> ASCII<http://en.wikipedia.org/wiki/ASCII>range, the author, sender and
> receiver of an encoded ellipsis must be in
> agreement upon what bytes are being used to represent the character. Naive
> text processing software may improperly assume that a particular encoding is
> being used, resulting in mojibake <http://en.wikipedia.org/wiki/Mojibake>.
>
> The Chicago
> Style<http://en.wikipedia.org/wiki/The_Chicago_Manual_of_Style>Q&A recommends
> to avoid the use of
> *…* (U+2026) character in manuscripts and to place three periods plus two
> nonbreaking spaces (. . .) instead. Note the Chicago Style Q&A states in the
> same answer that “the numeric entity for an ellipsis is not formally defined
> for standard HTML”, which contradicts to explicitly given "&#8230;" as a
> numeric reference to the horizontal ellipsis character in HTML
> 4<http://en.wikipedia.org/wiki/HTML_4>standard. This misbelief of the Chicago
> Style Q&A may have roots in long
> lasting
> confusion<http://en.wikipedia.org/wiki/Numeric_character_reference#Restrictions>between
> Windows-1252 <http://en.wikipedia.org/wiki/Windows-1252> on one hand and
> Unicode <http://en.wikipedia.org/wiki/Unicode> and ISO
> 8859-1<http://en.wikipedia.org/wiki/ISO_8859-1>on another.
>
> In Abstract Syntax Notation
> One<http://en.wikipedia.org/wiki/Abstract_Syntax_Notation_One>(ASN.1), the
> ellipsis is used as extension marker to indicate the
> possibility of type extensions in the future revisions of a protocol
> specification. In a type constraint expression like A ::= INTEGER (0..127,
> ..., 256..511) ellipsis is used to separate extension root from extension
> additions. Definition of type A in version 1 system of the form A ::=
> INTEGER (0..127, ...) and definition of type A in version 2 system of the
> form A ::= INTEGER (0..127, ..., 256..511) constitute extension series of
> the same type A in different versions of the same specification. The
> ellipsis can also be used in compound type definitions to separate the set
> of fields belonging to the extension root from the set of fields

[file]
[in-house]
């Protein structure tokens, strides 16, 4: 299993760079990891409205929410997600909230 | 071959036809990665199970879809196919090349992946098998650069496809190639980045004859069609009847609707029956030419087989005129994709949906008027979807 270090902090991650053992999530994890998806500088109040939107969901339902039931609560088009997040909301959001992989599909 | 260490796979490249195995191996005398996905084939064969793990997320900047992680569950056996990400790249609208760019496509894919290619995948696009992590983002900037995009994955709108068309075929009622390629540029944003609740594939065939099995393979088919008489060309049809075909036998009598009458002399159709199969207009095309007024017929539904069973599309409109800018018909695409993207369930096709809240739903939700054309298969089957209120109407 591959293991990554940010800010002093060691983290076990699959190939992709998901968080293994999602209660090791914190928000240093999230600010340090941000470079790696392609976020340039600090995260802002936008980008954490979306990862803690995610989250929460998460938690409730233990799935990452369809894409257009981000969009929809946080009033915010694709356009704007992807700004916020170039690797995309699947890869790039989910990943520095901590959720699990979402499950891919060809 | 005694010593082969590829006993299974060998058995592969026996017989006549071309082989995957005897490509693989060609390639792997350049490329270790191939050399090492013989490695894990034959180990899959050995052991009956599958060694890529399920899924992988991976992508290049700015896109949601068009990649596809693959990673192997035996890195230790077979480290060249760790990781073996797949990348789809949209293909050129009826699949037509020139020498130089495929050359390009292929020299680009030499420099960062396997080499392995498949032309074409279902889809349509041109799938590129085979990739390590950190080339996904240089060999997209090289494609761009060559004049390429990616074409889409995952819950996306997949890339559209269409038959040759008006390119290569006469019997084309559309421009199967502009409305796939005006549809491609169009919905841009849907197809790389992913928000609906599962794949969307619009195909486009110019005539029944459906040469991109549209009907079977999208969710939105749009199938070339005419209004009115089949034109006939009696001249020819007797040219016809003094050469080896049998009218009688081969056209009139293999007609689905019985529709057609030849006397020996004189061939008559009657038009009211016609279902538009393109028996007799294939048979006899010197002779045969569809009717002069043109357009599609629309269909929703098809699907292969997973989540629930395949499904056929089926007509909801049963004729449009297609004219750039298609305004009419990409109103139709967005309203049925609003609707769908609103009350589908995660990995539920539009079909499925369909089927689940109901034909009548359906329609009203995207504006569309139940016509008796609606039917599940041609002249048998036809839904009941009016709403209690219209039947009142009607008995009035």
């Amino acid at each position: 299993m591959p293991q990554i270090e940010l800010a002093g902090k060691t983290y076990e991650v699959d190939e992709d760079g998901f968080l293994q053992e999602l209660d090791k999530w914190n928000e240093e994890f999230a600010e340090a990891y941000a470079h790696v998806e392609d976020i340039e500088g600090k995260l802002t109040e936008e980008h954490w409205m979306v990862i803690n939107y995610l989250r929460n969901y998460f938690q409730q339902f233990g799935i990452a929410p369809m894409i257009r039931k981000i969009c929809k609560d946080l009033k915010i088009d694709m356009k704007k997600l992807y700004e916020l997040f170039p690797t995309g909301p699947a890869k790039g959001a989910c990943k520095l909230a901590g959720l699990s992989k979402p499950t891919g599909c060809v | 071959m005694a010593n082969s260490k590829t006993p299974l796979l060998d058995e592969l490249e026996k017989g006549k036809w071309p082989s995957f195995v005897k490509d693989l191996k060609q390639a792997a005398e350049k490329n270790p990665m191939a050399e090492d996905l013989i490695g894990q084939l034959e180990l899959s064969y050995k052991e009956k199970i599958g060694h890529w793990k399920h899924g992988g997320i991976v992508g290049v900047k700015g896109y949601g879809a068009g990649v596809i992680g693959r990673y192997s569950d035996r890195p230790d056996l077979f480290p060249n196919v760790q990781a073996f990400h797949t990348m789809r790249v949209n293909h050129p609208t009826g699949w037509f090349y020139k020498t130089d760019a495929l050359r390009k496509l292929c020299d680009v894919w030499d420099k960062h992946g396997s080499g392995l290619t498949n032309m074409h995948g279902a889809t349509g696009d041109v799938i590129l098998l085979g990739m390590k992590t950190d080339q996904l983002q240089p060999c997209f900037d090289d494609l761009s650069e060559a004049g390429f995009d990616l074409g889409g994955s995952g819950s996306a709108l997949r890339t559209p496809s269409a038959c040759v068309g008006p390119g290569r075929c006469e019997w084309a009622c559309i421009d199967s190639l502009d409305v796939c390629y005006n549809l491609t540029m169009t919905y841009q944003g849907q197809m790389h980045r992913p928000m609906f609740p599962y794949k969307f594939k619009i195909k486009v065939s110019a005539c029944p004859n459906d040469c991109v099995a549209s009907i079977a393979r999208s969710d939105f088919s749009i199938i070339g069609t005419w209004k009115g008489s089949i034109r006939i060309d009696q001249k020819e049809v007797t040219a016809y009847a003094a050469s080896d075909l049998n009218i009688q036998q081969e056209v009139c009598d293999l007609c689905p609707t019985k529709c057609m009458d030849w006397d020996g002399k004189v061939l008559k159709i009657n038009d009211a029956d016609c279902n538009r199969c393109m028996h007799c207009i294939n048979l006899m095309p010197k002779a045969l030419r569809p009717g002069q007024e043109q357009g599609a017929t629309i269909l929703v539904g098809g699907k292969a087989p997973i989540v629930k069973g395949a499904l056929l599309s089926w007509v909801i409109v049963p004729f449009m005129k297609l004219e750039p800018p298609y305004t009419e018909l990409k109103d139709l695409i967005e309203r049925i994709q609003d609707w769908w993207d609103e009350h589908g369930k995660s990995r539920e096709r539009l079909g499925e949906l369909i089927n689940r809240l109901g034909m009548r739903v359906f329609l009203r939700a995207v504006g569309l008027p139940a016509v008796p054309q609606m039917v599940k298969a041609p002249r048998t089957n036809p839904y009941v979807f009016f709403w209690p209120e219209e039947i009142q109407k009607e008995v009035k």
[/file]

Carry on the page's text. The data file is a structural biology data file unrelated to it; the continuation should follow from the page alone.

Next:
> constituting extension additions. Here is an example: B ::= SEQUENCE { a
> INTEGER, b INTEGER, ..., c INTEGER }
>
> Use ellipsis marks when omitting a word, phrase, line, paragraph, or more
> from a quoted passage.
>
> *NOTE*: To create ellipsis marks with a PC, type the period three times
> and the spacing will be automatically set, or press Ctrl-Alt and the period
> once.
> The Three-dot Method
>
> There are many methods for using ellipses. The three-dot method is the
> simplest and is appropriate for most general works and many scholarly ones.
> The three- or four-dot method and an even more rigorous method used in legal
> works require fuller explanations that can be found in other reference
> books.
>     *Rule 1.* Use no more than three marks whether the omission occurs in
> the middle of a sentence or between sentences.
>
> *Example:*
> *Original sentence:**
> The regulation states, "All agencies must document overtime or risk losing
> federal funds."
>
> **Rewritten using ellipses:**
> The regulation states, "All agencies must document
> overtime..."* *Note:* With the three-dot method, you may leave out
> punctuation such as commas that were in the original.  *Example:* *Original
> sentence from Lincoln's Gettysburg Address:**
> "Four score and seven years ago our fathers brought forth, upon this
> continent, a new nation, conceived in liberty, and dedicated to the
> proposition that all men are created equal."
>
> **Rewritten using ellipses:**
> "Four score and seven years ago our fathers brought forth...a new nation,
> conceived in liberty..." *
>     *Rule 2.* When you omit one or more paragraphs within a long
> quotation, use ellipsis marks after the last punctuation mark that ends the
> preceding paragraph.
>
> I hope this helps.
> --
> "To me, music that breaks your heart is the music that stays with you
> forever. It's one thing to be melancholy and one thing to be sophisticated,
> but when you get the two of them together in a way people can relate to,
> then I think you're on to something. You want the sophistication to lie in
> the purity of the sound, the beauty of the arrangements, and the quality of
> the performances."-Trumpeter Chris Botti
> --
> Chela Robles
> AIM and E-Mail: cdrobles693@xxxxxxxxx
> Skype: jazzytrumpet
> WindowsLive Messenger: cdrobles693@xxxxxxxxxxx
> Cell: 1-925-250-5955
> I Volunteer for a non-profit organization called Bookshare, to find out
> more go to: http://www.bookshare.org
> Are any of you trumpeters and have facebook? If so, come join The Facebook
> Jazz Trumpeters at:
> --
>
> ----- Original Message -----
> *From:* Emily Harrison <greeniebone@xxxxxxxxx>
> *To:* bksvol-discuss@xxxxxxxxxxxxx
> *Sent:* Wednesday, May 26, 2010 5:00 PM
> *Subject:* [bksvol-discuss] Re: Ellipses
>
> I believe it is considered grammatically incorrect to have spaces before or
> after ellipses, or at least that's what I learned in school!  I definitely
> eliminate all spaces before, after and in between ellipses when proofing.
>
>
>
>
> --
> Emily Harrison
> greeniebone@xxxxxxxxx
>
>

--
Emily Harrison
greeniebone@xxxxxxxxx